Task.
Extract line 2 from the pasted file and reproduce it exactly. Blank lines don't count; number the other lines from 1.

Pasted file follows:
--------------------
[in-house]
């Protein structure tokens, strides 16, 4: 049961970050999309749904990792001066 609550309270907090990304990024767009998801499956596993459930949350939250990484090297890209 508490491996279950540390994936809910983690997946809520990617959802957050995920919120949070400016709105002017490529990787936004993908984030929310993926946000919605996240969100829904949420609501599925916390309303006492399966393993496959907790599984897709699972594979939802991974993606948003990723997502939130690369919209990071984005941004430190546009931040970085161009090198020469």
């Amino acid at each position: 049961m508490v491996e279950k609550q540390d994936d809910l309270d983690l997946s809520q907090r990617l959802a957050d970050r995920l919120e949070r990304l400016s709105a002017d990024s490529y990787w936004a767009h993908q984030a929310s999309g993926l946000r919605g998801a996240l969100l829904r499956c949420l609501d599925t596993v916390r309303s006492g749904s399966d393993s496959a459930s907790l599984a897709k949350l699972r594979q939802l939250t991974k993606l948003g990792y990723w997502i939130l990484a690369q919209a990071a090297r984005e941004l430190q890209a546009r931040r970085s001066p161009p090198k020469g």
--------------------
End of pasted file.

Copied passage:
């Protein structure tokens, strides 16, 4: 049961970050999309749904990792001066 609550309270907090990304990024767009998801499956596993459930949350939250990484090297890209 508490491996279950540390994936809910983690997946809520990617959802957050995920919120949070400016709105002017490529990787936004993908984030929310993926946000919605996240969100829904949420609501599925916390309303006492399966393993496959907790599984897709699972594979939802991974993606948003990723997502939130690369919209990071984005941004430190546009931040970085161009090198020469």